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Exclusive: Top Obama aide predicts drama-free U.S. debt ceiling increase

U.S. President Barack Obama talks against automatic budget cuts scheduled to take effect next week, while in the South Court Auditorium in t
U.S. President Barack Obama talks against automatic budget cuts scheduled to take effect next week, while in the South Court Auditorium in t

By Mark Felsenthal

WASHINGTON (Reuters) - A top White House official voiced confidence on Thursday that Republicans would agree in the next few weeks to lift the country's borrowing limit without using the confrontational tactics that rattled financial markets in past years.

White House Budget Director Sylvia Mathews Burwell said she believes there is less appetite on Capitol Hill for the messy fiscal standoffs that have taken place in recent years, such as the 2011 struggle over the debt limit and last October's budget fight that led to a 16-day shutdown of the government.

In an interview with Reuters, Burwell pointed to the passage earlier this month of a $1.1 trillion bill to keep the government funded for the next nine months.

The vote to approve the budget bill followed an agreement reached in December between Republican Representative Paul Ryan and Democratic Senator Patty Murray that included some deficit reduction along with a modest easing of automatic budget cuts known as the "sequester."

She said such deals suggested an interest in staying "away from a path of crisis" and said that bodes well for passage of a debt limit increase.

"How is it going to happen? I think it is going to happen," Burwell said. She noted that the U.S. Congress - with a Republican-led House of Representatives and a Democratic-led Senate - twice passed increases in the debt ceiling last year.

"We've gotten there twice before, and I think we will get there," she said.

Under a deal that ended the government shutdown in October, Congress suspended the debt ceiling until February 7. The government has cash-management tools it can use to temporarily stave off default, but Treasury Secretary Jack Lew has warned the government would exhaust its borrowing capacity by late February.

Republican lawmakers huddling at a bayside resort in Cambridge, Maryland, said they would insist on some concessions from President Barack Obama in return for raising the borrowing cap.

Republicans are scheduled to talk about their strategy on the debt limit on Friday, the final day of their three-day retreat. In exchange for raising the debt ceiling, they are considering asking for concessions ranging from expanded offshore energy production to small tweaks in Obama's healthcare law to approval of the Keystone XL oil pipeline.

In an interview on CNN on Thursday, Ryan said Republicans see the debt limit debate as a time to engage in a discussion on ways to rein in long-term debt and deficits.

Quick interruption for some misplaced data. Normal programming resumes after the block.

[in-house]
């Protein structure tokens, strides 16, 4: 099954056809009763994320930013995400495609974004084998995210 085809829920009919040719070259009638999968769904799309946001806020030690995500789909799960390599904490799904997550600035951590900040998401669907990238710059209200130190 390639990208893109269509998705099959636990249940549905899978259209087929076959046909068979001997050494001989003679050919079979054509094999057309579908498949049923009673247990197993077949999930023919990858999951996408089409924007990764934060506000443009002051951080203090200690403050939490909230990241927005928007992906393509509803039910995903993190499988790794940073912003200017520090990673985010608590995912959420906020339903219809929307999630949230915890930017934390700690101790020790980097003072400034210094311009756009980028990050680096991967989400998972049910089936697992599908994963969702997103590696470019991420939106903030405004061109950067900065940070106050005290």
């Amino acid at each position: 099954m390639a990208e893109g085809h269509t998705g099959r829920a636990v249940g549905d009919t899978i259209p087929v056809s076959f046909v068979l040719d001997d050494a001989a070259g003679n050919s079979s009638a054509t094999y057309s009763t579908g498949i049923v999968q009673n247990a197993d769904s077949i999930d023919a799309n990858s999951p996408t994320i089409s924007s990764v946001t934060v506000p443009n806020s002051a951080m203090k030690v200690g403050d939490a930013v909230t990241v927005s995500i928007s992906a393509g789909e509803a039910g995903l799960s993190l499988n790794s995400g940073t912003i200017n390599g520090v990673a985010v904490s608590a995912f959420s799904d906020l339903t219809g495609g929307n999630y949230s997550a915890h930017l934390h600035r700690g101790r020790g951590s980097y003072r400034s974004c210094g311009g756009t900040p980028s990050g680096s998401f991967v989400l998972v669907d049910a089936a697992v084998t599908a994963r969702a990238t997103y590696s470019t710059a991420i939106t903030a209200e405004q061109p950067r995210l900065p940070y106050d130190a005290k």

"We will not default on our bonds as a country," Ryan said. "We know that's not a good idea, but we don't want to let the moment pass by without having a conversation about how can we make some improvements so we don't keep having these big debt ceiling problems day after day or year after year."

Burwell said comments from House of Representatives Speaker John Boehner and other Republican leaders suggest they believe that passing a debt limit increase is something that "just has to happen."

Even so, it was not clear how far the Republicans might push their demands for concessions with a White House that has said it will not negotiate over the debt-limit increase. Failure to reach a deal until the 11th hour has spooked investors in the past.

The debt-limit fights have been costly. In 2011, the standoff cost the United States to lose its top-tier credit rating from Standard and Poor's.

While it was unclear how close the Treasury came to a debt default last October, financial markets showed clear signs of stress, in some cases shunning what has traditionally been regarded as the safest, most liquid security on the planet: short-term U.S. Treasury debt.

'MORE GROWTH, ENERGY, OPTIMISM'

The White House will unveil its annual budget proposal on March 4. Burwell declined to preview any details of the budget but offered an upbeat view of the nation's fiscal situation.

"We're at a place where there is more growth, energy and optimism," she said.

The Congressional Budget Office in November said the budget deficit for fiscal year 2013, which ended in September, was $680 billion. That was down from $1.089 trillion in 2012. The budget deficit peaked at $1.413 trillion in 2009, CBO said.

"With regard to the question of the long-term deficit issues, one of the main drivers of those costs is healthcare," Burwell said. "What we've seen is for the first time in 50 years we've had the lowest growth in healthcare costs and those kinds of things are important to contributing to that long-term problem."

Burwell would not comment on whether the president would renew his offer of reining in entitlement programs. Proposals in Obama's budget last year for curbing entitlement spending led to frictions with some congressional Democrats.

"We still think there are long-term deficit issues that you need to focus on," Burwell said. In the budget proposal, "you're going to see an emphasis on the kinds of investments we need to make in the short term, that are important to both short-term growth and long-term growth" such as spending on roads, bridges and ports, she said.

(With additional reporting by David Lawder in Cambridge, Maryland; Editing by Caren Bohan and Ken Wills)

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